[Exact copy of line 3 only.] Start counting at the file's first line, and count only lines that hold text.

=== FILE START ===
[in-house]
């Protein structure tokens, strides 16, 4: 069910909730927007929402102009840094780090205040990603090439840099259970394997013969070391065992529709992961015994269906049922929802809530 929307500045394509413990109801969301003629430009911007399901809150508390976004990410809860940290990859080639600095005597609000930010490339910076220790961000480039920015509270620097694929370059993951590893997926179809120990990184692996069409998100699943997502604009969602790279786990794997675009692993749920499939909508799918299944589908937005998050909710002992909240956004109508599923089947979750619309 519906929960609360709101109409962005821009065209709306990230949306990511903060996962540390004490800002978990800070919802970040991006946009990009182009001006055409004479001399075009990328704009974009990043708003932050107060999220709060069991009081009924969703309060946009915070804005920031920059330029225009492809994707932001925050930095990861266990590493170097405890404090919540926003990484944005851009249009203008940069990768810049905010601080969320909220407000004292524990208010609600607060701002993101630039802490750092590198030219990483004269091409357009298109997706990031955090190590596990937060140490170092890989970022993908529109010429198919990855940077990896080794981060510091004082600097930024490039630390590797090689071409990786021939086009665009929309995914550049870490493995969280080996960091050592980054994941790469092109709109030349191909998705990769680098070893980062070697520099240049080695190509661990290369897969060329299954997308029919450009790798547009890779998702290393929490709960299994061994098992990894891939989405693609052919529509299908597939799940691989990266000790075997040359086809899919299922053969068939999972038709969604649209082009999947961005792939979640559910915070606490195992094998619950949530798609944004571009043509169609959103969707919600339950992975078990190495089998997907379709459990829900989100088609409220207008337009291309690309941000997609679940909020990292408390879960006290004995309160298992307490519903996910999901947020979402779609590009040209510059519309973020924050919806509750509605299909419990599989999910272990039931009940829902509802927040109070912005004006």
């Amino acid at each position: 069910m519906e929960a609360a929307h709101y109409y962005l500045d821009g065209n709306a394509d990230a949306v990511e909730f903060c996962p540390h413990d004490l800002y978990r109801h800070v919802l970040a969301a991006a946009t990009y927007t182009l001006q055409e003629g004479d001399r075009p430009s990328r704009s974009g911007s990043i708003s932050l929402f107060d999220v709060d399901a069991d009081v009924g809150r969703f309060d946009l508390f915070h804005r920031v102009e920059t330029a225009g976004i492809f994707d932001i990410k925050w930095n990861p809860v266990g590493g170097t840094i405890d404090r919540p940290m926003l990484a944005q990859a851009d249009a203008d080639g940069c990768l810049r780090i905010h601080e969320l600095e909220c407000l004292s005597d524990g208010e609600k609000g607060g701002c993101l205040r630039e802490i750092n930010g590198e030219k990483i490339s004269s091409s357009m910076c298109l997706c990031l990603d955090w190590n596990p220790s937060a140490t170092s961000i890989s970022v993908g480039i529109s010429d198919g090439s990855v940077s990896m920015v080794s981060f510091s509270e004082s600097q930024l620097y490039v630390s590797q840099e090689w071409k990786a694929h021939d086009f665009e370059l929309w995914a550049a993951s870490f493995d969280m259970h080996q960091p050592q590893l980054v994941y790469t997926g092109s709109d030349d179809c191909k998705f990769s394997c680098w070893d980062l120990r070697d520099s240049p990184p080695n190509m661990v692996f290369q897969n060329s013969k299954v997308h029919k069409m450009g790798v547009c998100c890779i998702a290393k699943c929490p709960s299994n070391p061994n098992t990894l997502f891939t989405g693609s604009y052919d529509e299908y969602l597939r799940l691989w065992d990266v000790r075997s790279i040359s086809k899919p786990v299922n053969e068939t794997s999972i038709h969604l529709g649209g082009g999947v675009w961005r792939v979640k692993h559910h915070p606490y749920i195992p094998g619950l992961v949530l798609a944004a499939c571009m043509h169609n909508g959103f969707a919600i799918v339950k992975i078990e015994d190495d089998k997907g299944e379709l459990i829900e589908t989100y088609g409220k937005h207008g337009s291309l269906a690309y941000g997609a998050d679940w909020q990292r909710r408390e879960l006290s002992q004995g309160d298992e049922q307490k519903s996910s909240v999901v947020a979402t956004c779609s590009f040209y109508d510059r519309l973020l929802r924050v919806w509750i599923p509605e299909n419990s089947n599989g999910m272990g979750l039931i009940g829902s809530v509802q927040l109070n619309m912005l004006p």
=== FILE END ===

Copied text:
């Amino acid at each position: 069910m519906e929960a609360a929307h709101y109409y962005l500045d821009g065209n709306a394509d990230a949306v990511e909730f903060c996962p540390h413990d004490l800002y978990r109801h800070v919802l970040a969301a991006a946009t990009y927007t182009l001006q055409e003629g004479d001399r075009p430009s990328r704009s974009g911007s990043i708003s932050l929402f107060d999220v709060d399901a069991d009081v009924g809150r969703f309060d946009l508390f915070h804005r920031v102009e920059t330029a225009g976004i492809f994707d932001i990410k925050w930095n990861p809860v266990g590493g170097t840094i405890d404090r919540p940290m926003l990484a944005q990859a851009d249009a203008d080639g940069c990768l810049r780090i905010h601080e969320l600095e909220c407000l004292s005597d524990g208010e609600k609000g607060g701002c993101l205040r630039e802490i750092n930010g590198e030219k990483i490339s004269s091409s357009m910076c298109l997706c990031l990603d955090w190590n596990p220790s937060a140490t170092s961000i890989s970022v993908g480039i529109s010429d198919g090439s990855v940077s990896m920015v080794s981060f510091s509270e004082s600097q930024l620097y490039v630390s590797q840099e090689w071409k990786a694929h021939d086009f665009e370059l929309w995914a550049a993951s870490f493995d969280m259970h080996q960091p050592q590893l980054v994941y790469t997926g092109s709109d030349d179809c191909k998705f990769s394997c680098w070893d980062l120990r070697d520099s240049p990184p080695n190509m661990v692996f290369q897969n060329s013969k299954v997308h029919k069409m450009g790798v547009c998100c890779i998702a290393k699943c929490p709960s299994n070391p061994n098992t990894l997502f891939t989405g693609s604009y052919d529509e299908y969602l597939r799940l691989w065992d990266v000790r075997s790279i040359s086809k899919p786990v299922n053969e068939t794997s999972i038709h969604l529709g649209g082009g999947v675009w961005r792939v979640k692993h559910h915070p606490y749920i195992p094998g619950l992961v949530l798609a944004a499939c571009m043509h169609n909508g959103f969707a919600i799918v339950k992975i078990e015994d190495d089998k997907g299944e379709l459990i829900e589908t989100y088609g409220k937005h207008g337009s291309l269906a690309y941000g997609a998050d679940w909020q990292r909710r408390e879960l006290s002992q004995g309160d298992e049922q307490k519903s996910s909240v999901v947020a979402t956004c779609s590009f040209y109508d510059r519309l973020l929802r924050v919806w509750i599923p509605e299909n419990s089947n599989g999910m272990g979750l039931i009940g829902s809530v509802q927040l109070n619309m912005l004006p």